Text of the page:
Charleston Heights Community Center & Park
The Charleston Heights Community Center and Park, situated in the northeast corner of the Las Vegas Valley, is in an established neighborhood. The initial goal for this City of Las Vegas project was to restore a well-used existing park that is beyond its useful service life in an under-served area. The Southern Nevada Public Land Management Act (SNPLMA) grant funded the initial scope. As additional funds were secured, plans grew to include the addition of a new community center and a complete renovation of the project site.
Unique high-tech community center
The vision for the project was to rejuvenate the park and combine high-tech with recreation. Westwood’s Las Vegas, NV, landscape architecture team was selected to support the City’s goal and overall design team. The Charleston Heights Community Center will offer access to unique technologies not found in any other community center in Nevada.
Creative design solutions on a tight budget
Due to the tech-heavy nature of the community center, the bulk of project fees were allotted to the building design. Westwood’s landscape architecture design team was faced with the challenge of doing more with less for the rehabilitation of the 4-acre park. The team got creative.
According to Westwood’s local planning and landscape architecture service leader, Chris Langham, PLA, the project’s kickoff was highly collaborative. Project stakeholders include the city councilman, nearby middle school students, the championship robotics team from a local high school, and the Las Vegas Metro Police area command. The students were especially engaged and presented wish list items for the project, which included food service by drone to the workstations because, as one of the students remarked, "You know, we're going to get hungry doing all this work."
Through these initial meetings, Westwood’s design team listened and learned. The team worked closely with City staff to accommodate as many of the desired amenities as space and budget allowed. After gathering a comprehensive understanding of the project, including the client’s need for unique integrated technology features, space planning, and exterior gathering spaces, the design team kicked off brainstorming sessions for spatial relationships and circulation.
Design solutions included several circulation concepts that provided passive open turf areas and clear circulation paths diagonally through the park for school-to-neighborhood connections for the kids. The plan addressed safety and security concerns raised by the neighbors and police representatives. To allow for better visibility and police access to the previously secluded, dark corners of the northeast portion of the site, the team proposed complete realignment of the parking lot. Considering that the current one-way parking is adjacent and parallel to the street, the new proposed design pulled the parking further into the site and included a turn-around/drop-off area. The drop-off area allows for open visibility past the building and clear visual corridors into the entire site.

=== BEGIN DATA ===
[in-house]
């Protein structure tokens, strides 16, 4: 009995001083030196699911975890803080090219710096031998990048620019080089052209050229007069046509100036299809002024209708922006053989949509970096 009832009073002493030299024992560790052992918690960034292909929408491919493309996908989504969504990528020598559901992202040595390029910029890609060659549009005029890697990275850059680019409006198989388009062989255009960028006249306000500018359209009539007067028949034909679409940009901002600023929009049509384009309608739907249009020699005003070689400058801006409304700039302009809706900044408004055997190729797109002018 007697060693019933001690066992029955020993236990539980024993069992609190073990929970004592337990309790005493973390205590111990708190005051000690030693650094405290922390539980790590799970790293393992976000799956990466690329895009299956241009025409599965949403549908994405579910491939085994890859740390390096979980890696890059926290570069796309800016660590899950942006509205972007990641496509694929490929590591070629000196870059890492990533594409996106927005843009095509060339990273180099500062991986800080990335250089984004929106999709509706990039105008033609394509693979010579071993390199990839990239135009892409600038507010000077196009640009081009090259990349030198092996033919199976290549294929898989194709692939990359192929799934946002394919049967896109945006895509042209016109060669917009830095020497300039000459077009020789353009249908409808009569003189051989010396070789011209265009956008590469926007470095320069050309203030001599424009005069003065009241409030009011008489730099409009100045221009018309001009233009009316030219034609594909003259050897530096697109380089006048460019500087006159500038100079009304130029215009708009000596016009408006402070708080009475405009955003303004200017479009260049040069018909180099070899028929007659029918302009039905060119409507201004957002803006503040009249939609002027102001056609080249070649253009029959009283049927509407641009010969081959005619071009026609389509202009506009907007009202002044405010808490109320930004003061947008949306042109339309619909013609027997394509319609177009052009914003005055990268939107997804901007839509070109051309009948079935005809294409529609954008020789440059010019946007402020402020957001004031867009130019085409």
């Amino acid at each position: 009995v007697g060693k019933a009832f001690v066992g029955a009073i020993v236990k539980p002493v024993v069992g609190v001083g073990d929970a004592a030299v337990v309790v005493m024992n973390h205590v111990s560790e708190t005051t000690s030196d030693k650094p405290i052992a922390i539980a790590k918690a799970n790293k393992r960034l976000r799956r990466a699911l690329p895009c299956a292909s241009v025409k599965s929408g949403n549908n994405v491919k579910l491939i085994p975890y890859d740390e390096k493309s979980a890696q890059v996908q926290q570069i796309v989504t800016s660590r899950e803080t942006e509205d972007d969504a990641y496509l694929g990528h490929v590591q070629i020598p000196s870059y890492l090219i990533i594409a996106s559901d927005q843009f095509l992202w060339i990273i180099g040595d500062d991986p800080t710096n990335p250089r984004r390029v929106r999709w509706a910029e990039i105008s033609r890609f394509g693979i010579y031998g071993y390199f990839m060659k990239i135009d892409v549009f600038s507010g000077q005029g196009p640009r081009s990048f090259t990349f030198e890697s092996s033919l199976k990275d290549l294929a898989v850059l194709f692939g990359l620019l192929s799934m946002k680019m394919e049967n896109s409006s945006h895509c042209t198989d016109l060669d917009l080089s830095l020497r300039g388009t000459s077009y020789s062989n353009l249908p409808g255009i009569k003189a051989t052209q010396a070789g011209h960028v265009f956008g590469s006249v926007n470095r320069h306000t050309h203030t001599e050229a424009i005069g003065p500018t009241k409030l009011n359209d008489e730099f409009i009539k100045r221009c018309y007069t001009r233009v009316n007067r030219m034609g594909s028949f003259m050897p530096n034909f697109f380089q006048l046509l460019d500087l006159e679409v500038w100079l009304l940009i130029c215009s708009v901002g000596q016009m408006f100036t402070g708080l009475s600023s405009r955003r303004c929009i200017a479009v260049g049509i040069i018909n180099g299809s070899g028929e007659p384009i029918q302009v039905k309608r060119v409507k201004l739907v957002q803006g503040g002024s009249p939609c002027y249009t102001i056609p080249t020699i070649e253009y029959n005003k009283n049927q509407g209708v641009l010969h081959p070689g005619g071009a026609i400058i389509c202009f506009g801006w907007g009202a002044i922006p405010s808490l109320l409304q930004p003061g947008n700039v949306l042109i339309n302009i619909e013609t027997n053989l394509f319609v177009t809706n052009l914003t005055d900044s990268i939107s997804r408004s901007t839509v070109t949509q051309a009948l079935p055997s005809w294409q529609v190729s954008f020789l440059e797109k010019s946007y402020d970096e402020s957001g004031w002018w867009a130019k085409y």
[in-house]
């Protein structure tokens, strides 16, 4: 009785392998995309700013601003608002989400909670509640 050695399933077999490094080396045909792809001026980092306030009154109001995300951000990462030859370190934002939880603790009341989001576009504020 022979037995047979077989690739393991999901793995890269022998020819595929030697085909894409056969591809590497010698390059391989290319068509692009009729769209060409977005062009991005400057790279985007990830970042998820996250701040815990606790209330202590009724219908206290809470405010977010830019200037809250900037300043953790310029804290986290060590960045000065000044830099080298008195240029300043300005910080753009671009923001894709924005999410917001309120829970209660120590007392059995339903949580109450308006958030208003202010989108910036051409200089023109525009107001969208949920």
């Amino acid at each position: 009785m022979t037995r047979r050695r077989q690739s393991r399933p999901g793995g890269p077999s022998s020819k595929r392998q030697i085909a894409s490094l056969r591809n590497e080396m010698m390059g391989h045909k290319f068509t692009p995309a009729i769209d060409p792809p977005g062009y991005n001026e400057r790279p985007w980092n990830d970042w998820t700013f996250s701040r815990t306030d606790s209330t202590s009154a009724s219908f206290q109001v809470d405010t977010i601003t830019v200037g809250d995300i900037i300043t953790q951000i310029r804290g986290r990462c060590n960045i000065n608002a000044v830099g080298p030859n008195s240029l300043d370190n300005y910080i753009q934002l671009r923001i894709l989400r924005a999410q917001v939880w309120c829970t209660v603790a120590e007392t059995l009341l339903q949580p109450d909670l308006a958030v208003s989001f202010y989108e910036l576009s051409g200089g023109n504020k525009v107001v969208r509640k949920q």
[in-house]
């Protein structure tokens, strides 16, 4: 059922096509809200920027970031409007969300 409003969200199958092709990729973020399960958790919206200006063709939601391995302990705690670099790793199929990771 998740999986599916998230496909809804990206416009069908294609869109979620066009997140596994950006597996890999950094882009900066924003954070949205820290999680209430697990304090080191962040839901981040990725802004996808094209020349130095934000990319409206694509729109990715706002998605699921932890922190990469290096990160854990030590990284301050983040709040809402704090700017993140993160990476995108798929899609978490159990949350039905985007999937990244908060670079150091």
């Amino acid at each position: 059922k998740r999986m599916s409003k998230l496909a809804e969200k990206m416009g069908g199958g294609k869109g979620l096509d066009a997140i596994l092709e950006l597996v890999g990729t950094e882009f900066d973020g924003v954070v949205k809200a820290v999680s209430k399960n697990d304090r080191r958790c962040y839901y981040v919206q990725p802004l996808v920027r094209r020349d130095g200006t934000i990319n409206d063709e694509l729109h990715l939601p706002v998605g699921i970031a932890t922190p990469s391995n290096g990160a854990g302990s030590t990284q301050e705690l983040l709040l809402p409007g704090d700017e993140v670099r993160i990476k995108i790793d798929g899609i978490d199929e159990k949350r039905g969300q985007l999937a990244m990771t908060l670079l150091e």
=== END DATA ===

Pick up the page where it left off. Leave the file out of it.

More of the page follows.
The park's design blends vintage tech with new tech. Ground plane surfaces incorporate old-fashioned gears that overlap and intertwine with other gears, which integrate with the concrete with integral color and a variety of surface finishes. Gear elements and teeth design are cost and maintenance-effective by using one integral color area with three different finish treatments. The gear design weaves into turf areas, planters, the playground area, and the basketball court. The playground equipment requested by the city will incorporate the latest technology to combine physical activity with learning. Regardless of age or physical ability, everyone can participate in the interactive playground.
Grading to protect the environment
As with any renovation project, there were challenges. The functionality of drainage in areas outside of construction was determined to be unacceptable as the project neared 90% completion. Though there were several large, mature existing trees on the site, and tight budget constraints, approval to modify the grade was ultimately provided. The design team worked with the City’s representatives to achieve a balanced resolution that would address the grading concerns while preserving as many of the large, existing, healthy trees as possible. The efforts resulted in protecting an additional 15% of the site's mature trees, which would have otherwise been demolished during this re-grading. This included most of the large trees adjacent to the residential areas.
This project is currently under construction with an anticipated opening later this year. Together, our team delivered a design that successfully provided creative solutions to address existing site issues and give a revitalized amenity to this established neighborhood, all within budget.